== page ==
Frequently, a person with an infection at one body site will develop a bacterial infection into the blood stream.He or she is usually described as ‘septic’. He or she may or may not have a fever.The infection may come from the lungs (pneumonia), urinary tract (bladder or kidney), or a skin site. Prevention measures include:use of sterile equipment for invasive procedures (tests or treatments which invade the skin), keep IV sites and dressings clean, keep existing infections from becoming severe by appropriate antibiotics, cleansing of wounds, etc.; sterile technique during procedures;and good hand washing.
Many persons come to the healthcare setting suffering from pneumonia.The infection control practitioner's concern is to prevent the spread of pneumonia to per sons who do not have an infection but have procedures performed or have low immunity to infection. Examples of this include:car accident victims who have damage to the chest, stroke patients, persons who undergo extensive surgery, very obese persons, or persons with cancer receiving chemotherapy. Prevention measures include:get the person out of bed and active as soon as possible, boost their immune system (with good nutrition and rest), use sterile/clean equipment, use caution when giving tube feedings, and good hand washing.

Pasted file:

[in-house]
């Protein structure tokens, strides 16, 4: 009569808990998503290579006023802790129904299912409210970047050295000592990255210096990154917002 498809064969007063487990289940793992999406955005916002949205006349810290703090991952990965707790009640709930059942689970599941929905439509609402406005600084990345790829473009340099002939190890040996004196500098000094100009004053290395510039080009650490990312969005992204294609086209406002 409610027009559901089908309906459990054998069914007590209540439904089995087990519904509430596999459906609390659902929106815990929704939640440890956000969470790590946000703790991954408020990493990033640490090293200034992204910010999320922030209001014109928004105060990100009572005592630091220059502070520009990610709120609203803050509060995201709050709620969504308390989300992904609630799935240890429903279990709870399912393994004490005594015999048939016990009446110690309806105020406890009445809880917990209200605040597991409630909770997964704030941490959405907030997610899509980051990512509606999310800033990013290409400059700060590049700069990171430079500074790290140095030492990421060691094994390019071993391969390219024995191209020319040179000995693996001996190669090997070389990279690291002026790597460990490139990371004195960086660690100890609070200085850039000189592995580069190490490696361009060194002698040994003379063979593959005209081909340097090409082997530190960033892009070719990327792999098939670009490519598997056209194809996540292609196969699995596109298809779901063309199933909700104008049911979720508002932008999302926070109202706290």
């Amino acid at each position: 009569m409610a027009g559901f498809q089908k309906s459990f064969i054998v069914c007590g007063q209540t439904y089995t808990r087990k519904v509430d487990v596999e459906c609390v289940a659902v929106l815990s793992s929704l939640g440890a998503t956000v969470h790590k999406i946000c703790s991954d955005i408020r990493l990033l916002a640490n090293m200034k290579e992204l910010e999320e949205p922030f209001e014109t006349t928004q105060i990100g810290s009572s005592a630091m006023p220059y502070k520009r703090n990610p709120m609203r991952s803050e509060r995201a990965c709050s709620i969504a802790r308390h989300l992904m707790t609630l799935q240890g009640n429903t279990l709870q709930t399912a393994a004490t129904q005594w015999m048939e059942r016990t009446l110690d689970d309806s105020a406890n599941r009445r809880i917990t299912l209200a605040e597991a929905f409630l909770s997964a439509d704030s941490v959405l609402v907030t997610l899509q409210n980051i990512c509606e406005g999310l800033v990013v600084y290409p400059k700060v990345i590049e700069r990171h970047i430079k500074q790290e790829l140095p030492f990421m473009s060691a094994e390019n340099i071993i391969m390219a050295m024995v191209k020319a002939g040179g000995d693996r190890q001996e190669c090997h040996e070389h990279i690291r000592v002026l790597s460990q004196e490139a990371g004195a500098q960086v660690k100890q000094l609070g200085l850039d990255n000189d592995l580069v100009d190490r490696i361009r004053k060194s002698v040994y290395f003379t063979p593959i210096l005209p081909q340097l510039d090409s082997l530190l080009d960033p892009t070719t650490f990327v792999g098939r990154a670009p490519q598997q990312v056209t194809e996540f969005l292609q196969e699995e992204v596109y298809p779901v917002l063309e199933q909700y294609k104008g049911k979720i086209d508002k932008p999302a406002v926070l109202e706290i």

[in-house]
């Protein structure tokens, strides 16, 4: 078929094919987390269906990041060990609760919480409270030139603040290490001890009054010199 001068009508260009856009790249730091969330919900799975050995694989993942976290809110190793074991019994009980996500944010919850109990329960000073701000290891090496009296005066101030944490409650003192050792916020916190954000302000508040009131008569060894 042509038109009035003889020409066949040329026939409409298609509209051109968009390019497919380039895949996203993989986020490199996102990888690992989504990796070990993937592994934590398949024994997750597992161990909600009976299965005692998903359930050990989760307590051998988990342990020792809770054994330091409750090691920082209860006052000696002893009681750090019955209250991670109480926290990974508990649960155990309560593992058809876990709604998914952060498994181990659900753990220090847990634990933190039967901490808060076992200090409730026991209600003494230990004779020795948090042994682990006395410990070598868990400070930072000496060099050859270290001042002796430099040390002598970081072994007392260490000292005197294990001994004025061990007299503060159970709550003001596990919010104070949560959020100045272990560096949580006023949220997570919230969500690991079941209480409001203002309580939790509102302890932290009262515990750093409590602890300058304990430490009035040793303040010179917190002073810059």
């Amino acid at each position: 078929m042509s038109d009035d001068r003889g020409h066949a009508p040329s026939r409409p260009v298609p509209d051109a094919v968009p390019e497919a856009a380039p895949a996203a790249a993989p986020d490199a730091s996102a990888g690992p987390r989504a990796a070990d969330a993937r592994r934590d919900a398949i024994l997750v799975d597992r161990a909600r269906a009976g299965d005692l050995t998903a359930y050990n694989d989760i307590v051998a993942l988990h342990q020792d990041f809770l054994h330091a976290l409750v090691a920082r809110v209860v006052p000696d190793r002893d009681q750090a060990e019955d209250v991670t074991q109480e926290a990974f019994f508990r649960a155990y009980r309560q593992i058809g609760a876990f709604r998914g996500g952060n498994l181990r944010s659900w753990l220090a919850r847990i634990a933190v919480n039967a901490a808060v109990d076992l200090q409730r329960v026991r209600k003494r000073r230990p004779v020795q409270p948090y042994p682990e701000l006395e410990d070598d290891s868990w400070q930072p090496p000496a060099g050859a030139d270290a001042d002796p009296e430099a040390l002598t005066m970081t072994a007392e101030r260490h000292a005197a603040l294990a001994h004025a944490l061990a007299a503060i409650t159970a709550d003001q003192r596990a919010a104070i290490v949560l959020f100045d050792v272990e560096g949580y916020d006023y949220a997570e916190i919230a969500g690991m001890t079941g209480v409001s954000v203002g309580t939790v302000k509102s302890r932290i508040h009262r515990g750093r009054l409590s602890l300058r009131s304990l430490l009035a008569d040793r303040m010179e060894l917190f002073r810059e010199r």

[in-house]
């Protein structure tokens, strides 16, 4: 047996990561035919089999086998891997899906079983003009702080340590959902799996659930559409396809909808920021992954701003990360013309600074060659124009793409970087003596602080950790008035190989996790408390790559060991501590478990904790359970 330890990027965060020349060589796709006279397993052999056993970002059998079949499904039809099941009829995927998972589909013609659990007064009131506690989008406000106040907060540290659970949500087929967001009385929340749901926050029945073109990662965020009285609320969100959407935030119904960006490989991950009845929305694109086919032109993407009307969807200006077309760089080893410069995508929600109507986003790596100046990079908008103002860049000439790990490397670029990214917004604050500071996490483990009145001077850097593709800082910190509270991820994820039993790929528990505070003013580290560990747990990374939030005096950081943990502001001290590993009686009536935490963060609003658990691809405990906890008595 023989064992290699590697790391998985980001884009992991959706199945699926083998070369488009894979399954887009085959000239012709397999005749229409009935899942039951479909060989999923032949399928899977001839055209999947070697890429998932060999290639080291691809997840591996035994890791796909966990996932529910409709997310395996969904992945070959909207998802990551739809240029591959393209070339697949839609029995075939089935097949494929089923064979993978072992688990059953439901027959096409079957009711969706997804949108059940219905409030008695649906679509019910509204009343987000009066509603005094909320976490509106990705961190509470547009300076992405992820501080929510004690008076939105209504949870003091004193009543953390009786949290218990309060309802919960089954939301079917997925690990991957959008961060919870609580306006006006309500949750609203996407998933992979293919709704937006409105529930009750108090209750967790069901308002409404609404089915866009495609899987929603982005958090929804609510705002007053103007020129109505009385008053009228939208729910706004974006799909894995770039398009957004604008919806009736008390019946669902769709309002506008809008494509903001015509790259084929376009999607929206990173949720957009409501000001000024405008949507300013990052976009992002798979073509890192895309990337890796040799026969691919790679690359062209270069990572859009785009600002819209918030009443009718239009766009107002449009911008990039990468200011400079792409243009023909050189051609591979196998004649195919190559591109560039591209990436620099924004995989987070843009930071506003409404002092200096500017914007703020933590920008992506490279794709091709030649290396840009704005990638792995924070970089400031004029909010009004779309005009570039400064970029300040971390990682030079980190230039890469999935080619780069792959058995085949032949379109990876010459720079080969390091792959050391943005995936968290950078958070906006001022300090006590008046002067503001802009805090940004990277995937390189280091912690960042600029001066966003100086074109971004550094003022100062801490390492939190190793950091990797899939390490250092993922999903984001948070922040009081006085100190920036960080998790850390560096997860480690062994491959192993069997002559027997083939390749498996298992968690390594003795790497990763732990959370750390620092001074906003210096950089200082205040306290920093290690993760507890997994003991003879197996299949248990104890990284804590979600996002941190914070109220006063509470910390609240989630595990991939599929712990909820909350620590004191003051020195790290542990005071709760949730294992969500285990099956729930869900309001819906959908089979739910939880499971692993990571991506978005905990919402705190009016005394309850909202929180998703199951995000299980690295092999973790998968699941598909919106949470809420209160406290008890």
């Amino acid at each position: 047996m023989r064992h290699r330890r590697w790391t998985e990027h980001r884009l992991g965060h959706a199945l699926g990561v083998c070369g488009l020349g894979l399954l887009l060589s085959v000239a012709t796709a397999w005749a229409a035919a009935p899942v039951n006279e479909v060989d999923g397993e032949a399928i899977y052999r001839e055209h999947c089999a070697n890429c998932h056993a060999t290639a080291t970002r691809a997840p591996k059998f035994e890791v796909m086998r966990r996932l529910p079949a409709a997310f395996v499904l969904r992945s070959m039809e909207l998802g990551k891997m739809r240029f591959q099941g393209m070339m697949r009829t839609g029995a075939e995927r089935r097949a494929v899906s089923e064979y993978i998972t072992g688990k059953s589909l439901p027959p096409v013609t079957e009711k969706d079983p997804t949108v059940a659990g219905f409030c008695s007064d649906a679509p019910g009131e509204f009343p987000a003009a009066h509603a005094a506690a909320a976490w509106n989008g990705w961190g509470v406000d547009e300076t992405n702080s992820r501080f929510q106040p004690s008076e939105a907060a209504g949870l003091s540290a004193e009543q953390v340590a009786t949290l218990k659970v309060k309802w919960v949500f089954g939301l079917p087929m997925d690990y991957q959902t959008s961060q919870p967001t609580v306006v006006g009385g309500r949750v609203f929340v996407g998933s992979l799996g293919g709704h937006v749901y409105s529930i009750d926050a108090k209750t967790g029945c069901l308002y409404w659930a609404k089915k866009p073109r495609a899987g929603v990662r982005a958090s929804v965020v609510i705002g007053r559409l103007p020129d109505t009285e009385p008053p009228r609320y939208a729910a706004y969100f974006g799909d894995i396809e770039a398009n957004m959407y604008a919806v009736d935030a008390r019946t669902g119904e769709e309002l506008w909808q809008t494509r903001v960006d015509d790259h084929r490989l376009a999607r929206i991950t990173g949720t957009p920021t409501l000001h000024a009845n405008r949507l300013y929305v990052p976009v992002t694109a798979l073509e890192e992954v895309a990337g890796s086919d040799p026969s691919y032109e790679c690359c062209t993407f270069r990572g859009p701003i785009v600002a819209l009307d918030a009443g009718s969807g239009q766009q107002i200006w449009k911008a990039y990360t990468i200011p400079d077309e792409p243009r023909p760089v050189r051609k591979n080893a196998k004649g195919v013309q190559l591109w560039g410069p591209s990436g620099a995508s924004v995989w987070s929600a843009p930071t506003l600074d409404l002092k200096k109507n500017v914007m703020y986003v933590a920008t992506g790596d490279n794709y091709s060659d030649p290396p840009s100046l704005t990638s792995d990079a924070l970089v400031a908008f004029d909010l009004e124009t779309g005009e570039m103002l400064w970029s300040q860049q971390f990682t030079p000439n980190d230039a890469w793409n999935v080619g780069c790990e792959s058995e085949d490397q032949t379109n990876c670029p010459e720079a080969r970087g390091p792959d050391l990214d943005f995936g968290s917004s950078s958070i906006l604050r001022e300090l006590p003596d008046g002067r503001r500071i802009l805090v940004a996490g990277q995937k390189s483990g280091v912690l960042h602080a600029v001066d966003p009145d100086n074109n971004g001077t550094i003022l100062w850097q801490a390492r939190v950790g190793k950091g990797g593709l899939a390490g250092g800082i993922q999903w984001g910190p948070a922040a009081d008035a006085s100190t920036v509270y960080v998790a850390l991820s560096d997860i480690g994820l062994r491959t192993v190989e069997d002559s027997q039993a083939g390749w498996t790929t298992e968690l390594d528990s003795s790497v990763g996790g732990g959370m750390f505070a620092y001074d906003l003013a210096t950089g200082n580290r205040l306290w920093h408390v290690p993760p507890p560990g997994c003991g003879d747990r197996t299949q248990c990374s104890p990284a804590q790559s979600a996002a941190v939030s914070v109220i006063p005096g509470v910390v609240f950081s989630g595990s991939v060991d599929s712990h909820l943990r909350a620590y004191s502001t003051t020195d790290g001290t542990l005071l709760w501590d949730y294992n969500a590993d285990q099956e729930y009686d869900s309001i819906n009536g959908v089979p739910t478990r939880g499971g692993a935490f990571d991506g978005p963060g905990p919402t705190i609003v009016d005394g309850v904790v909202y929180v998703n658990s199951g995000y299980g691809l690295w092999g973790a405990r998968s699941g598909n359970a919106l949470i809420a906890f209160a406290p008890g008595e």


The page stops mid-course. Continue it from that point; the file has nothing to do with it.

Urinary Tract Infections
Infections that occur in the bladder or kidneys due to healthcare are usually caused by foley catheters or surgical procedures (such as placement of a scope into the bladder). Prevention measures include:use the catheter as a last resort, leave the catheter in only the amount of time absolutely necessary, use sterile technique during catheter insertion and surgical procedures (with sterile equipment only).